Greetings from San Jose! I’m here in the Bay Area for the annual Netroots Nation meeting. Something like 3000 political activists, writers, bloggers, operatives, and practitioners are here.
Yesterday, I attended a panel called Science Under the Rug: How Government and Industry Hide Science. Among the panelists was Penn State climatologist Michael Mann, whose research in the 1990s led to the now widely known hockey stick chart of global mean temperature. The emphasis in this panel was on the determined anti-empirical efforts of climate deniers, the gun lobby, opponents of choice, and the like. Too often, the opponents in separate fields are the same groups, or at least groups funded by the same corporate and/or ideological groups. They certainly share techniques to try to undermine science, to drive wedges into our understanding of the world around us.
Lunch today (sponsored, BTW, by the Sierra Club) was accompanied by a Q&A with Nancy Pelosi. If nothing else, she’s a tough, gutsy woman. It isn’t easy to defend the complexities of the NSA mess — especially against some of the more extreme of purity trolls, which abound in this crowd — but she did exactly that. She turned the crowd toward her side by decrying the privatization of security (Snowden worked for Booz Allen Hamilton, not the NSA).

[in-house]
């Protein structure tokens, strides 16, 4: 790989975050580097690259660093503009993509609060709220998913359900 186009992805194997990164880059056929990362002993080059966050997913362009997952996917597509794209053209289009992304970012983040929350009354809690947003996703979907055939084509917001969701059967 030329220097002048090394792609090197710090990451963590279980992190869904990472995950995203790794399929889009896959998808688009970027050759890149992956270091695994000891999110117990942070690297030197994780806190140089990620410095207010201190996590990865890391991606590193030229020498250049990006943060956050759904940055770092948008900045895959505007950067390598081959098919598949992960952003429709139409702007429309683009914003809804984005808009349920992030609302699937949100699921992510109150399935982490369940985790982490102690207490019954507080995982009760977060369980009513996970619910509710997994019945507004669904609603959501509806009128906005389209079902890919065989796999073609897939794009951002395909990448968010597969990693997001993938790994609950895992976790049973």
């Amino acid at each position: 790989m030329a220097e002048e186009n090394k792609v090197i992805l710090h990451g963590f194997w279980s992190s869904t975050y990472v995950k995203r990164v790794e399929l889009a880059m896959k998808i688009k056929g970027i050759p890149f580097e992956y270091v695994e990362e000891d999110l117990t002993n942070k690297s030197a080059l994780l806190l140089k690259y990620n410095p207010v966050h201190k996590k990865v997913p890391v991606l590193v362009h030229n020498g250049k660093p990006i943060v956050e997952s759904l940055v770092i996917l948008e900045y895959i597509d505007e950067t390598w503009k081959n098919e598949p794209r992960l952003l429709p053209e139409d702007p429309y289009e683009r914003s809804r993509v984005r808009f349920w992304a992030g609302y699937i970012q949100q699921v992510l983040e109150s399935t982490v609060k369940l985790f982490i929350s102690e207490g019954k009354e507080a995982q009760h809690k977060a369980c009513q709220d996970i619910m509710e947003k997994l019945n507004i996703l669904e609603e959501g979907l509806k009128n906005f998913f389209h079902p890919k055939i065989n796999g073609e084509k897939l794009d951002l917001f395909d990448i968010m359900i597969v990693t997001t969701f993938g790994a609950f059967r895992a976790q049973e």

The Netroots Nation 2013 meeting celebrates the turnaround of California in the last few years. Once saddled with a $40 billion deficit, the state is now solvent, even booming. I’m sure it’s merely a coincidence that this reversal occurred as soon as Jerry Brown took the corner office in Sacramento from Ahnold, as soon as the state legislature achieved a super-majority of Democrats in both houses. Yes, there was a bit of help from the glacially-improving US economy, but still…
At the opening plenary session on Thursday, the location of Netroots Nation 2014 (NN14) was announced. There’s great excitement that, between July 17 and 20, we’ll get together in Detroit. It will be an important year in Michigan — an open seat in the US Senate (due to the retirement of the Senate’s finest combover, Democrat Carl Levin), a wildly unpopular Governor (Scott Walker-wannabe Rick Snyder), and other important political races. On top of that, of course, there’s the symbolism of going to the symbol of America’s collapsing middle class, decaying infrastructure, and other deep socioeconomic woes. If NN14 can be, in some small way, part of bringing Detroit back from the brink, then it will be the most meaningful event in the organization’s existence.
[UPDATE: 5:30pm] In the closing session, we’re hearing Ignite talks from many progressives. Among them — Seattle’s own Kristin Rowe-Finkbeiner, CEO of MomsRising and spouse of former State Senator (45th LD) and recent Republican candidate for Lieutenant Governor Bill Finkbeiner. I knew that she was to Bill’s left, but not this far in the correct direction.